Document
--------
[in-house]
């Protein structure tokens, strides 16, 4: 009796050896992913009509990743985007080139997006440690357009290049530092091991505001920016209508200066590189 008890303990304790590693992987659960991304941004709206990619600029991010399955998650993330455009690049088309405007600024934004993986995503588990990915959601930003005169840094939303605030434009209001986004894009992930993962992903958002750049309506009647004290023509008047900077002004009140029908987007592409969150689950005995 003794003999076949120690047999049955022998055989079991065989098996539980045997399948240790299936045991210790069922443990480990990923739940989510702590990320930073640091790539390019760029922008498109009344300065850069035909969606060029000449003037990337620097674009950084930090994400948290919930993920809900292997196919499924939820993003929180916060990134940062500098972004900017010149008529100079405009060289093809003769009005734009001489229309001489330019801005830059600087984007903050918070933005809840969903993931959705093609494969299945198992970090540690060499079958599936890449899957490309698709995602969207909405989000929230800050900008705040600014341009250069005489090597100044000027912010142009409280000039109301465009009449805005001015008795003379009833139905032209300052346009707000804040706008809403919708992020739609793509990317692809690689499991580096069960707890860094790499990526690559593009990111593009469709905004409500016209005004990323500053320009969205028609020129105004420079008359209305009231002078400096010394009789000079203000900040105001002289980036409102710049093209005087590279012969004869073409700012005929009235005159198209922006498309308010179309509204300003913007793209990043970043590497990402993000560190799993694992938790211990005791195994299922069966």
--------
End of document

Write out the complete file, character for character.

[in-house]
């Protein structure tokens, strides 16, 4: 009796050896992913009509990743985007080139997006440690357009290049530092091991505001920016209508200066590189 008890303990304790590693992987659960991304941004709206990619600029991010399955998650993330455009690049088309405007600024934004993986995503588990990915959601930003005169840094939303605030434009209001986004894009992930993962992903958002750049309506009647004290023509008047900077002004009140029908987007592409969150689950005995 003794003999076949120690047999049955022998055989079991065989098996539980045997399948240790299936045991210790069922443990480990990923739940989510702590990320930073640091790539390019760029922008498109009344300065850069035909969606060029000449003037990337620097674009950084930090994400948290919930993920809900292997196919499924939820993003929180916060990134940062500098972004900017010149008529100079405009060289093809003769009005734009001489229309001489330019801005830059600087984007903050918070933005809840969903993931959705093609494969299945198992970090540690060499079958599936890449899957490309698709995602969207909405989000929230800050900008705040600014341009250069005489090597100044000027912010142009409280000039109301465009009449805005001015008795003379009833139905032209300052346009707000804040706008809403919708992020739609793509990317692809690689499991580096069960707890860094790499990526690559593009990111593009469709905004409500016209005004990323500053320009969205028609020129105004420079008359209305009231002078400096010394009789000079203000900040105001002289980036409102710049093209005087590279012969004869073409700012005929009235005159198209922006498309308010179309509204300003913007793209990043970043590497990402993000560190799993694992938790211990005791195994299922069966």